Wednesday, November 18, 2015

Illustration: Polka dot sweater and feather dress

I just finished this illustration:

Although by "finished," I actually mean "I stopped myself from adding any more to it before I ruined it." I am by no means a real artist! I am fairly happy with what I've been turning out for this class, but it takes a lot of practice and fixing to get it that way.

This assignment was a fashion drawing using only pencil crayon, illustrating clothing with pattern and/or texture. Check out my process!

Friday, September 25, 2015

Illustration: Legs and Faces

I'm doing a bit of catch-up with posting, since the first month of classes has completely thrown off my blogging schedule. I haven't sewn anything since the last wedding we went to, but hopefully I can rectify that next week, before the next onslaught of assignments and exams starts up in mid-October.

Here are a bunch of photographs of the better attempts in my work, over the past two weeks, where we focussed on legs, and then faces.

Wednesday, September 23, 2015

Dart Manipulations

Dart manipulation is magical. Using a basic sloper or master pattern, you can do all sorts of things to the placement of each dart, which completely changes the look of the garment without changing the overall fit. Even a simple change can let you do something like this:

We've been doing these basic dart manipulations in my flat pattern class for the past few weeks, on paper. And if it isn't obvious from this blog's name, I'm a big fan of starting out on paper, whether it's a paper prototype for your interface design, or learning about textile weaves.

The dart manipulation above is the one I'm about to show you in this post, where we add the side seam dart into the waist seam dart, to create one bigger, combined dart.

Friday, September 18, 2015

Fashion Illustration - Stick Figures

One of the classes I'm taking this fall is fashion illustration, which is turning out to be much more fun than I expected. I really can't draw to save my life, never mind drawing people! So it was a relief to learn that we would be starting out drawing stick fashion figures:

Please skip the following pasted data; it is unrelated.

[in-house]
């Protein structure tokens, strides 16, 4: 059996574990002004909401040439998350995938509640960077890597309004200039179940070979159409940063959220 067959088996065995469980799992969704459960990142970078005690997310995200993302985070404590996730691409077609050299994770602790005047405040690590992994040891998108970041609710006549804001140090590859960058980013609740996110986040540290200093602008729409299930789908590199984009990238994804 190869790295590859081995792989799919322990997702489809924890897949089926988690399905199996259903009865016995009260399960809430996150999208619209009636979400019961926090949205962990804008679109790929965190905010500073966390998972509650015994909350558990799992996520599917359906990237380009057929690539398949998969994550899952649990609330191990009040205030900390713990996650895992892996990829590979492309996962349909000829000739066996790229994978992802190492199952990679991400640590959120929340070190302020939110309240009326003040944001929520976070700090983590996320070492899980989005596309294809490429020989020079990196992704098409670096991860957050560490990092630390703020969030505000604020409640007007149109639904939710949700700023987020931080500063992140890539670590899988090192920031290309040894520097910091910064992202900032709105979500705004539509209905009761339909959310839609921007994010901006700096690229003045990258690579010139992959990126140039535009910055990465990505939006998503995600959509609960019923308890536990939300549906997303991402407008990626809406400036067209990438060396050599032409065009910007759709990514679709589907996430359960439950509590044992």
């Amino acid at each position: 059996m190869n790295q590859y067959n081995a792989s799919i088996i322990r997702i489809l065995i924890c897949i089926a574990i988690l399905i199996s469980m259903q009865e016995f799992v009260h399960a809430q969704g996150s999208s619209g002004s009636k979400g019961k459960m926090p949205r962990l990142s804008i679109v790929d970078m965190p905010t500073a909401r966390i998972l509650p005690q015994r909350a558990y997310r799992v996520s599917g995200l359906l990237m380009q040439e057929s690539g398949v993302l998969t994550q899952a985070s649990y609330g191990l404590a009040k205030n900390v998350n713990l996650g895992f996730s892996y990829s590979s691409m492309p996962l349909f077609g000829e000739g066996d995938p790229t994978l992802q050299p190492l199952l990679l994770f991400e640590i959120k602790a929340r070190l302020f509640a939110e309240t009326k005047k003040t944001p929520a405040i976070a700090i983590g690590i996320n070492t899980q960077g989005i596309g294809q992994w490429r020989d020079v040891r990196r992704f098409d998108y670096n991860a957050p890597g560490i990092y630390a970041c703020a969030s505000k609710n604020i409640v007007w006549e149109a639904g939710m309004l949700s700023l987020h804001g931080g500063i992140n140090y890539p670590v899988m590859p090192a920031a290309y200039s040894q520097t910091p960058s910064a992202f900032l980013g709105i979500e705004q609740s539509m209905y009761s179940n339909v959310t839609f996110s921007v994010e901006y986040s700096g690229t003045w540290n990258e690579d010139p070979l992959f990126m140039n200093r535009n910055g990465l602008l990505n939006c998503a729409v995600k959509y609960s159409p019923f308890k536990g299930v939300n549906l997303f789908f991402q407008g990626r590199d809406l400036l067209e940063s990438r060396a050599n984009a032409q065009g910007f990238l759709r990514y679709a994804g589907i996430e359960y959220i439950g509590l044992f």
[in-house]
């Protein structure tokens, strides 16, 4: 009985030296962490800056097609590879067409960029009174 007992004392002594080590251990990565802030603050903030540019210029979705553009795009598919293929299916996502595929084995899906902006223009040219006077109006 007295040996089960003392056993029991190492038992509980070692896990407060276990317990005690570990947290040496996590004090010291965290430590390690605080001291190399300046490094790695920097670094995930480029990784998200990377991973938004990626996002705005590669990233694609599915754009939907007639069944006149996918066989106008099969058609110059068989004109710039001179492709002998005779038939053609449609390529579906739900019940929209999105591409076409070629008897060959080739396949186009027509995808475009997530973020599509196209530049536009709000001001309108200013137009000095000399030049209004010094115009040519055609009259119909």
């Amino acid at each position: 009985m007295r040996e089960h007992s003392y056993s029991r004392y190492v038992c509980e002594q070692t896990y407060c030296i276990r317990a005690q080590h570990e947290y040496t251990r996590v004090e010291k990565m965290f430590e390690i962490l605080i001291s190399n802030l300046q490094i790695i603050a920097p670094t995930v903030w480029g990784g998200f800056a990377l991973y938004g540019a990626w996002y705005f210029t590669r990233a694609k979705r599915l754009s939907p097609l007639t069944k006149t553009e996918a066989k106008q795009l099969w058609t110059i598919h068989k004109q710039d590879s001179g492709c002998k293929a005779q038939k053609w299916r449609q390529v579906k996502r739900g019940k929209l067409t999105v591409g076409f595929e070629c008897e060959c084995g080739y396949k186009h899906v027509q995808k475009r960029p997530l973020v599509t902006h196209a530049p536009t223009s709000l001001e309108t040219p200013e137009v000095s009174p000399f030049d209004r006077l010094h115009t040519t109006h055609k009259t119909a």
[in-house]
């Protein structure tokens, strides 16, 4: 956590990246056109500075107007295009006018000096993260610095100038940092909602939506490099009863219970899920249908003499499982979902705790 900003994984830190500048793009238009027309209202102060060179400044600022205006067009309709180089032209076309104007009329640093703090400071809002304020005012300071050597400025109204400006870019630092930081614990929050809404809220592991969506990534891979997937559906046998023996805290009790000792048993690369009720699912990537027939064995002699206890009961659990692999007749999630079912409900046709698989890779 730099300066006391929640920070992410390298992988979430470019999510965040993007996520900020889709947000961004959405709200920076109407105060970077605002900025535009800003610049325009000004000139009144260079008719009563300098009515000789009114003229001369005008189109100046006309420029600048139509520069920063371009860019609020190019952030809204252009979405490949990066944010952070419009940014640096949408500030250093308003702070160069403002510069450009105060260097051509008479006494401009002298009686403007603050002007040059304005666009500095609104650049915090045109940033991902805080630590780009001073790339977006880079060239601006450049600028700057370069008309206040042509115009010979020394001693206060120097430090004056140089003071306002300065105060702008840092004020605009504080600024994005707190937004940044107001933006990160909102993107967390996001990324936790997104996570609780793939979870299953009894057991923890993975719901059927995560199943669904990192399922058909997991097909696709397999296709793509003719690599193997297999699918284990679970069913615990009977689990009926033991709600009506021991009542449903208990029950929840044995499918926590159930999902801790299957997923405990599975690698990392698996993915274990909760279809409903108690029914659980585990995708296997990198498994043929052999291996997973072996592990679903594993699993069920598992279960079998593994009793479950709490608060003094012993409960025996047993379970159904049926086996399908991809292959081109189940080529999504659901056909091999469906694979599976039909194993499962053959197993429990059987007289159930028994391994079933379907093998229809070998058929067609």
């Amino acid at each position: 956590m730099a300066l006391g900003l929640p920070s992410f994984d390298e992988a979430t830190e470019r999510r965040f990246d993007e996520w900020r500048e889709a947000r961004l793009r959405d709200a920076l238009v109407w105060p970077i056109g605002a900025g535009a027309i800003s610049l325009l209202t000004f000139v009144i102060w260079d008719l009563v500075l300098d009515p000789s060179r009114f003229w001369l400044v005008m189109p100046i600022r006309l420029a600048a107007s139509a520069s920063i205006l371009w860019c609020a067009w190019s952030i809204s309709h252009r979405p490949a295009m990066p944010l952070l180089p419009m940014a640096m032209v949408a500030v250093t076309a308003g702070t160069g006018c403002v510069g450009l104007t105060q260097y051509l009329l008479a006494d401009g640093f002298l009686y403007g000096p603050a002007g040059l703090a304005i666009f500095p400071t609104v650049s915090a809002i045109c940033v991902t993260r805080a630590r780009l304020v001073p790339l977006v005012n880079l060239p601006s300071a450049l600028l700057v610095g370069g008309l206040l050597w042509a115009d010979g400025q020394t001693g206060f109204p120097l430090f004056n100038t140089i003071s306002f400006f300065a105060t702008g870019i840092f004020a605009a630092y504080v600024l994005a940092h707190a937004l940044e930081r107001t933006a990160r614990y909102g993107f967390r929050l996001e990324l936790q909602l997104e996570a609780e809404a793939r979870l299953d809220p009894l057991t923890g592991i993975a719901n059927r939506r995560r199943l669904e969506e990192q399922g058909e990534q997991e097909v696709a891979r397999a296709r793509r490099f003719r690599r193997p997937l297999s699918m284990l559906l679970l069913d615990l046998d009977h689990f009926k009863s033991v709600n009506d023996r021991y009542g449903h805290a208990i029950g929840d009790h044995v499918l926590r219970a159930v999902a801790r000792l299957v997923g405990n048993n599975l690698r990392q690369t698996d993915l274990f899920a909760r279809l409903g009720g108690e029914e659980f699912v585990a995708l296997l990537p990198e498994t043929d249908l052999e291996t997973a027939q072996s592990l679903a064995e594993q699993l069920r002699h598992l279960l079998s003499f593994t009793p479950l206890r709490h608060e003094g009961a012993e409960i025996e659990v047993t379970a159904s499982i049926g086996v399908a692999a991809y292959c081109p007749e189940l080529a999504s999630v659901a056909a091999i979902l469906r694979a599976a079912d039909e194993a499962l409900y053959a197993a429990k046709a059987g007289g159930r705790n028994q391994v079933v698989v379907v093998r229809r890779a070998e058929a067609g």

Far from being basic stick figures, though, there is a bit of a proportion and height formula which makes it easy to follow. Understanding that each line represents a basic bone structure also helps.

Occasionally, adding props and a martini spices up class drawing time a little. :)

It's amazing how much you can get out of just a few well proportioned lines!

The next step has been to start "blocking" our stick figures, or adding a bit of muscle to our bony ladies.

"Runway model." Hahaha.

Some of these drawings are actually based on fashion models, but most are strictly out of my imagination. You can see various notes that I've taken along the way; if you're wondering about this last lady and the wall of text between her legs, I was jotting down some pointers my instructor had for her crotch and thigh placement.

The next things we are working on are developing our leg drawing skills and faces. I've had a lot of difficulty blocking out feet, so this is going to be a slog.

Monday, August 24, 2015

Fashion School & Project Planning

I've been very busy over the past weeks, but my future months are going to be even more hectic, since as of last week I've started a fashion design program! I'm officially a student at Cañada College, and I've got a full-time schedule, working towards a certificate in their technical oriented apparel program.

Although this means most of my sewing in the near future will be focused on coursework, I have set aside time to work on outfits for two weddings, and have started to plan out a queue for personal projects, which I'm going to share with you now!